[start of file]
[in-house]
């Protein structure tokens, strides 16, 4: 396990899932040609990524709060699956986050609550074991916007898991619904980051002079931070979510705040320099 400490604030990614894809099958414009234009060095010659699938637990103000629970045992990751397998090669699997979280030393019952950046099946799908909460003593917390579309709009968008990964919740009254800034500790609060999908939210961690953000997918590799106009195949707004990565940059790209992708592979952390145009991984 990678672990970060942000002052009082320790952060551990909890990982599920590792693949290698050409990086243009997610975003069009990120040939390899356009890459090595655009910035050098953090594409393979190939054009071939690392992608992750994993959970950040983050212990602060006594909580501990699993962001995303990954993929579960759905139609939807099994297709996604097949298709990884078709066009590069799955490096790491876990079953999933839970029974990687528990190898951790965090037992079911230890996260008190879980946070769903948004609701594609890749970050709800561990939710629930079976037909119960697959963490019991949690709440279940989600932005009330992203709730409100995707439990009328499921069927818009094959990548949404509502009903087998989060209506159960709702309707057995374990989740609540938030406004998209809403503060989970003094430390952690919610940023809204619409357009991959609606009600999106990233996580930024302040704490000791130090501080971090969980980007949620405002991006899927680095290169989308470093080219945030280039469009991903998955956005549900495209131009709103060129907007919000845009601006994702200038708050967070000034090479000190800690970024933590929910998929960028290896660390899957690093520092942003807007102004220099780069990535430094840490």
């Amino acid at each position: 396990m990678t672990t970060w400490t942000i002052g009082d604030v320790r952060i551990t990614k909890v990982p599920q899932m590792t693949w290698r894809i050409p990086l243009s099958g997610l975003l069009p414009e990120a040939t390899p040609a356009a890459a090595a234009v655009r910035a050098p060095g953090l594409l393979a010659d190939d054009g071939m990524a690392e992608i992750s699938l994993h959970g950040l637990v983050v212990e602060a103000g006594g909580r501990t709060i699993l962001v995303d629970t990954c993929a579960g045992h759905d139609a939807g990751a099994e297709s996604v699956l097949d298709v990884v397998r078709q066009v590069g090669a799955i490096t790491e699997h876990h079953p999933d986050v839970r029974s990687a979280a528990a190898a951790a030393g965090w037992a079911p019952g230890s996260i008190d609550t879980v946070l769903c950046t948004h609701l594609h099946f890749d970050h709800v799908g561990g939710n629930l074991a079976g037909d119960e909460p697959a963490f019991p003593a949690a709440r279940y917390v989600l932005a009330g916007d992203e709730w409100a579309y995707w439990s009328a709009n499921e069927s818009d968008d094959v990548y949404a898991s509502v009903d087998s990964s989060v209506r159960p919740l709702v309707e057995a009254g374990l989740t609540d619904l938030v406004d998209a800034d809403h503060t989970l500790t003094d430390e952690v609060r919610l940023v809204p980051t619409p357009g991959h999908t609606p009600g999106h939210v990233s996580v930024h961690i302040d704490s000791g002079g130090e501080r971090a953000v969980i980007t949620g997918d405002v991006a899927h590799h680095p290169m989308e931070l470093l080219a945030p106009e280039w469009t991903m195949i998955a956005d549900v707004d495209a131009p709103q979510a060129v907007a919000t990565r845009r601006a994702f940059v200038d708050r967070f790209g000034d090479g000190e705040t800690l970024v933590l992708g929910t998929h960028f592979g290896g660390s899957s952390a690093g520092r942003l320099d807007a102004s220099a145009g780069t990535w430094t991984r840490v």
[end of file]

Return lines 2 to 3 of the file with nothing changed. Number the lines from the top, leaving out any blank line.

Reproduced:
């Protein structure tokens, strides 16, 4: 396990899932040609990524709060699956986050609550074991916007898991619904980051002079931070979510705040320099 400490604030990614894809099958414009234009060095010659699938637990103000629970045992990751397998090669699997979280030393019952950046099946799908909460003593917390579309709009968008990964919740009254800034500790609060999908939210961690953000997918590799106009195949707004990565940059790209992708592979952390145009991984 990678672990970060942000002052009082320790952060551990909890990982599920590792693949290698050409990086243009997610975003069009990120040939390899356009890459090595655009910035050098953090594409393979190939054009071939690392992608992750994993959970950040983050212990602060006594909580501990699993962001995303990954993929579960759905139609939807099994297709996604097949298709990884078709066009590069799955490096790491876990079953999933839970029974990687528990190898951790965090037992079911230890996260008190879980946070769903948004609701594609890749970050709800561990939710629930079976037909119960697959963490019991949690709440279940989600932005009330992203709730409100995707439990009328499921069927818009094959990548949404509502009903087998989060209506159960709702309707057995374990989740609540938030406004998209809403503060989970003094430390952690919610940023809204619409357009991959609606009600999106990233996580930024302040704490000791130090501080971090969980980007949620405002991006899927680095290169989308470093080219945030280039469009991903998955956005549900495209131009709103060129907007919000845009601006994702200038708050967070000034090479000190800690970024933590929910998929960028290896660390899957690093520092942003807007102004220099780069990535430094840490």
């Amino acid at each position: 396990m990678t672990t970060w400490t942000i002052g009082d604030v320790r952060i551990t990614k909890v990982p599920q899932m590792t693949w290698r894809i050409p990086l243009s099958g997610l975003l069009p414009e990120a040939t390899p040609a356009a890459a090595a234009v655009r910035a050098p060095g953090l594409l393979a010659d190939d054009g071939m990524a690392e992608i992750s699938l994993h959970g950040l637990v983050v212990e602060a103000g006594g909580r501990t709060i699993l962001v995303d629970t990954c993929a579960g045992h759905d139609a939807g990751a099994e297709s996604v699956l097949d298709v990884v397998r078709q066009v590069g090669a799955i490096t790491e699997h876990h079953p999933d986050v839970r029974s990687a979280a528990a190898a951790a030393g965090w037992a079911p019952g230890s996260i008190d609550t879980v946070l769903c950046t948004h609701l594609h099946f890749d970050h709800v799908g561990g939710n629930l074991a079976g037909d119960e909460p697959a963490f019991p003593a949690a709440r279940y917390v989600l932005a009330g916007d992203e709730w409100a579309y995707w439990s009328a709009n499921e069927s818009d968008d094959v990548y949404a898991s509502v009903d087998s990964s989060v209506r159960p919740l709702v309707e057995a009254g374990l989740t609540d619904l938030v406004d998209a800034d809403h503060t989970l500790t003094d430390e952690v609060r919610l940023v809204p980051t619409p357009g991959h999908t609606p009600g999106h939210v990233s996580v930024h961690i302040d704490s000791g002079g130090e501080r971090a953000v969980i980007t949620g997918d405002v991006a899927h590799h680095p290169m989308e931070l470093l080219a945030p106009e280039w469009t991903m195949i998955a956005d549900v707004d495209a131009p709103q979510a060129v907007a919000t990565r845009r601006a994702f940059v200038d708050r967070f790209g000034d090479g000190e705040t800690l970024v933590l992708g929910t998929h960028f592979g290896g660390s899957s952390a690093g520092r942003l320099d807007a102004s220099a145009g780069t990535w430094t991984r840490v």